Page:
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CEA President: Decision to Reopen Schools Must Focus on Health and Safety

An op-ed by CEA President Jeff Leake that appeared in today’s Hartford Courant and CTNewsJunkie is receiving attention from media outlets around the state.

In response to a question from a Fox 61 reporter about whether schools should open in June, Leake said, “We don’t think enough is in place, enough planning has been done, enough supplies are in place to make that happen. I think we need to plan for and hope for an opening in September, but it’s not going to be everyone walking into the school building at the same time as we have done in the past. I’m almost certain that’s not going to happen, even in the fall.”

Governor Lamont has said he will announce when schools will reopen in the coming weeks.

Read President Leake’s op-ed below.

Decision to Reopen State Must Focus on Safety, Health, and Saving Lives

Connecticut is on the verge of making a critical decision regarding the fight against the COVID-19 health emergency. Prior to May 20, the governor will need to make a decision about whether to extend the stay-at-home order or open state businesses and schools.

Our leaders must continue to listen to the advice of top health experts and not succumb to pressure to reopen public schools and businesses prematurely. Easing up on social distancing too quickly could be deadly.

Before a decision can be made, a lot needs to be done. Now is not the time to undo all the sacrifices and progress that Connecticut residents and businesses have made over the past few months to stop the spread of the virus. We need caution and common sense. We can’t play Russian roulette with residents’ lives.

Under the guidance of the state Department of Public Health, Lamont has been making decisions and issuing executive orders based on data, not dates. His actions have helped prevent the further spread of COVID-19 and saved lives. But Connecticut is in the crosshairs between hot spots New York City and Boston. And even with all the actions taken in Connecticut to help flatten the curve, we remain in the top five most infected states per capita.

Some vocal opponents of the governor are calling for him to reopen the state and get back to business as usual. But we urge caution. The nation’s top infectious disease expert, Dr. Anthony Fauci, says that unless we follow guidelines of gradually phasing into a reopening, “it’s gonna backfire.”

We agree. Reopening the state must be done methodically. Governor Lamont’s Reopen Connecticut Advisory Group is a good first step. This group is taking a structured view of the problem and how to move forward, and that must include new guidelines for schools to reopen safely and successfully, whether that happens next month or in the fall.

Before we send students, teachers, and staff back to school, the state must develop and implement new procedures and protocols to keep them safe. Schools by their very nature are not conducive to social distancing, and special accommodations must be made to change that. These include staggered start times, new lunchtime and classroom seating formats, changes in hallway passing periods, reductions in large classrooms, and a host of other changes to ensure proper social distancing measures are followed and we are not putting students and teachers in harm’s way.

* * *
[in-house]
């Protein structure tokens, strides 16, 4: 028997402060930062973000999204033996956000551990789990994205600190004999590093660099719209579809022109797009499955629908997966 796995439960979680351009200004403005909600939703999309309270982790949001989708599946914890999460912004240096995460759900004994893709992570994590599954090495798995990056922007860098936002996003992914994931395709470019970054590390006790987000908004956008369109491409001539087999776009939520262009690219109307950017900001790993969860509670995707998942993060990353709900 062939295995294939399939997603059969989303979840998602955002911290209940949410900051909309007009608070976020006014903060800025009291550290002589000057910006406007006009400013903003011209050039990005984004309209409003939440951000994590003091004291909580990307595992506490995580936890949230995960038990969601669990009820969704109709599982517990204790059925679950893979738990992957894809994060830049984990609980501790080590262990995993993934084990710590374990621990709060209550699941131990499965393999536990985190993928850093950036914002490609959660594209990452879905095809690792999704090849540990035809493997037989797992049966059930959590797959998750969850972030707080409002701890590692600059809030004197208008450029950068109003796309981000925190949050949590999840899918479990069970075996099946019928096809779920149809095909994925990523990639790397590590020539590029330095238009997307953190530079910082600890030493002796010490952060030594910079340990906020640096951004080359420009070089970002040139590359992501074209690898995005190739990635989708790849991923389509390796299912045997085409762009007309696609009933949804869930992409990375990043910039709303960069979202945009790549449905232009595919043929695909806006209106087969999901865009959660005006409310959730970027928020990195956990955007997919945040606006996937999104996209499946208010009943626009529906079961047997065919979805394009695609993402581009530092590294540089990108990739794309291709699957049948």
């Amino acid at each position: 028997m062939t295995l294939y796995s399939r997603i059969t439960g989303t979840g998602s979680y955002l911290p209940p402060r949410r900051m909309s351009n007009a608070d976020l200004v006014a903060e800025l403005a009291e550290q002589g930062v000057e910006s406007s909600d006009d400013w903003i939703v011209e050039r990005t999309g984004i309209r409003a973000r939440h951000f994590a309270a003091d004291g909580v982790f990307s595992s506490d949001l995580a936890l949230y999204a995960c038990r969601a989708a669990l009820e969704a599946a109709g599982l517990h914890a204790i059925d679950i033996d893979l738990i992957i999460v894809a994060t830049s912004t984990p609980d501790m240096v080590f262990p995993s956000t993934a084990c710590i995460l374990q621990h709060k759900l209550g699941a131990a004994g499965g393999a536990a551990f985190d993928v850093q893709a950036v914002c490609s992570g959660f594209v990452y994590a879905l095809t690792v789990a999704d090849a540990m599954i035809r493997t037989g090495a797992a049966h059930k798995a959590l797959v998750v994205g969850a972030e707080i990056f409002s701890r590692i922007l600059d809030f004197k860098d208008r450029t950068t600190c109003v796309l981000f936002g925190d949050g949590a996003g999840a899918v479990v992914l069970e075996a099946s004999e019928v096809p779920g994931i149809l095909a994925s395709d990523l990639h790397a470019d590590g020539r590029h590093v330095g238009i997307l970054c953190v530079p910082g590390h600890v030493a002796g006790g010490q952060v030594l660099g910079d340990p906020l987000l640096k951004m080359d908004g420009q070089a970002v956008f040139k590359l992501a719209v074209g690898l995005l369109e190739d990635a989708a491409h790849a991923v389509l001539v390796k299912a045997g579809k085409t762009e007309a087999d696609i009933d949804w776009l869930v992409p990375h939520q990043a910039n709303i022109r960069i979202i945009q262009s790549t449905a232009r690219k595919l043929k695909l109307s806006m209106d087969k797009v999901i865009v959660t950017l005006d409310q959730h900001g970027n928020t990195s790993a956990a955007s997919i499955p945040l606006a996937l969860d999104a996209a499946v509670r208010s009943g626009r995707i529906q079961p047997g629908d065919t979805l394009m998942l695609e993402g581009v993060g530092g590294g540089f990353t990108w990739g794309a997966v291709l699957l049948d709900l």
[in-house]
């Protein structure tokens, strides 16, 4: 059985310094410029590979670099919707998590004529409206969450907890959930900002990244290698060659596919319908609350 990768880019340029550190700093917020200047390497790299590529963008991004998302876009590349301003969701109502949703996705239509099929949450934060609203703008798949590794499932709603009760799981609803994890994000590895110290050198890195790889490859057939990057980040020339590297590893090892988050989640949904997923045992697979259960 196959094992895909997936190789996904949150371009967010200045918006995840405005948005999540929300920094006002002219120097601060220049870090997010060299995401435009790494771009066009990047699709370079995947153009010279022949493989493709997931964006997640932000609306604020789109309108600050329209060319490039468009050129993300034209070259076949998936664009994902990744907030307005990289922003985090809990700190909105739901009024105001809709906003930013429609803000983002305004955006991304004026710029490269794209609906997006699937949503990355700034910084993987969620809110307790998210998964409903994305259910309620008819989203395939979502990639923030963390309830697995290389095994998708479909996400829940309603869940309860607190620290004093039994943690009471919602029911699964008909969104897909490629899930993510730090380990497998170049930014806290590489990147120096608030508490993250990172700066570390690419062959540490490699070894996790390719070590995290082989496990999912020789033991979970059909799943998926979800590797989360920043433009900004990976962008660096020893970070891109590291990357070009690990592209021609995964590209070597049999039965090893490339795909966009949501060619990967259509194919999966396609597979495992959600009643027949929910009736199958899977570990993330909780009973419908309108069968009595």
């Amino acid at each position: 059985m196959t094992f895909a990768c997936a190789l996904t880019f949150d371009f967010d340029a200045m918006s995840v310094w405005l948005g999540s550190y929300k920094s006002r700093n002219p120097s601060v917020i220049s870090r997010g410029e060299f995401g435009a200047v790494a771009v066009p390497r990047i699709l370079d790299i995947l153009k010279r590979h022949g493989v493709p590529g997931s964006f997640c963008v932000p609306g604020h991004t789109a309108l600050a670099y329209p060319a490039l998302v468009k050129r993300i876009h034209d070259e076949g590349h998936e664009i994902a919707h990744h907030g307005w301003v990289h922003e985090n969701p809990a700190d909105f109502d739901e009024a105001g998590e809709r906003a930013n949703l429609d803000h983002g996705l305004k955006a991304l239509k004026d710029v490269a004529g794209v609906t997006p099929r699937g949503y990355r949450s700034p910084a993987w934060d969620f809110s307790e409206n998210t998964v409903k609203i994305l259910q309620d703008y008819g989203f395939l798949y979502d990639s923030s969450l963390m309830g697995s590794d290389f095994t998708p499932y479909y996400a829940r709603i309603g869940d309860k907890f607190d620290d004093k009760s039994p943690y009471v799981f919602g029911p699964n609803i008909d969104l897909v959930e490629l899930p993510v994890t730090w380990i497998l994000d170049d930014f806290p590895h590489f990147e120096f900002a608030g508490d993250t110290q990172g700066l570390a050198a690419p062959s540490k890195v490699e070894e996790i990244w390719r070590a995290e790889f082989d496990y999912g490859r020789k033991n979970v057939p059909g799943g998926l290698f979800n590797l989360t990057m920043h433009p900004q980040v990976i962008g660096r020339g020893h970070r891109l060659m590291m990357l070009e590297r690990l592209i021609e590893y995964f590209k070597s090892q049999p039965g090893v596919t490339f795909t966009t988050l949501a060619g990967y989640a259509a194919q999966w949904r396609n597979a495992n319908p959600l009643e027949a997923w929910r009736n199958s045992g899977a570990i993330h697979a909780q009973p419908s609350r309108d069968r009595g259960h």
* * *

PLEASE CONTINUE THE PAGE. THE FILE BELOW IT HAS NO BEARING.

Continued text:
Schools will need to be disinfected daily, with procedures in place for the continual cleaning of classrooms, hallways, and bathrooms, as well as commonly shared areas and equipment, including computers and desks.

And that’s just the beginning. What’s even more vital to the process of reopening our state is plenty of personal protective equipment and the ability to perform comprehensive coronavirus testing, tracing, and tracking, in order to safeguard the health of our residents.

Such testing is not currently being conducted in a comprehensive way anywhere in the U.S., and until it is, we cannot allow our students and their teachers to go back to school, where they and their families could become collateral damage.

Let’s stay the course and continue to flatten the curve, saving the lives of our family members, friends, and neighbors. It’s better to be safe than sorry.

4 Comments
  1. Elizabeth #

    It would be challenging to allow preschool SPED to operate within the current guidelines.

    May 1, 2020
  2. Joanne #

    As sad as it may be to cancel graduation, it’s simply the right thing to do. Some schools are holding “car parades” were students & their families are decorating their cars and driving through school parking lots where teachers and administrators are spacing themselves six feet apart and waving as kids drive by. In addition, many schools are holding formal or semi-formal dances for their seniors NEXT summer, when, hopefully, there will be a vaccine. We can offer substitute traditions for the Class of 2020. It’s the only reasonable thing to do. It’s not worth losing even one life for a graduation ceremony or a prom. Period.

    As far as a return to school, it might have to be when there is a vaccine. No child or adult deserves to die because we couldn’t wait a few months.

    May 1, 2020
  3. debbie beebe #

    maybe just the seniors could go back for a week or so and graduate with their parents siblings and grandparents there.

    May 1, 2020
  4. Elizabeth Kranyik #

    Thank you for being cautious with the lives of our students and families
    Slow and steady loosening of the stay at home protocol with time between each phase is important to evaluate the effect of the reintroduction and to decide to stop the next phase or recind the previous. This will keep us all safe, those who apply all the rules in their daily lives and those who are cavalier about their own safety.

    May 1, 2020

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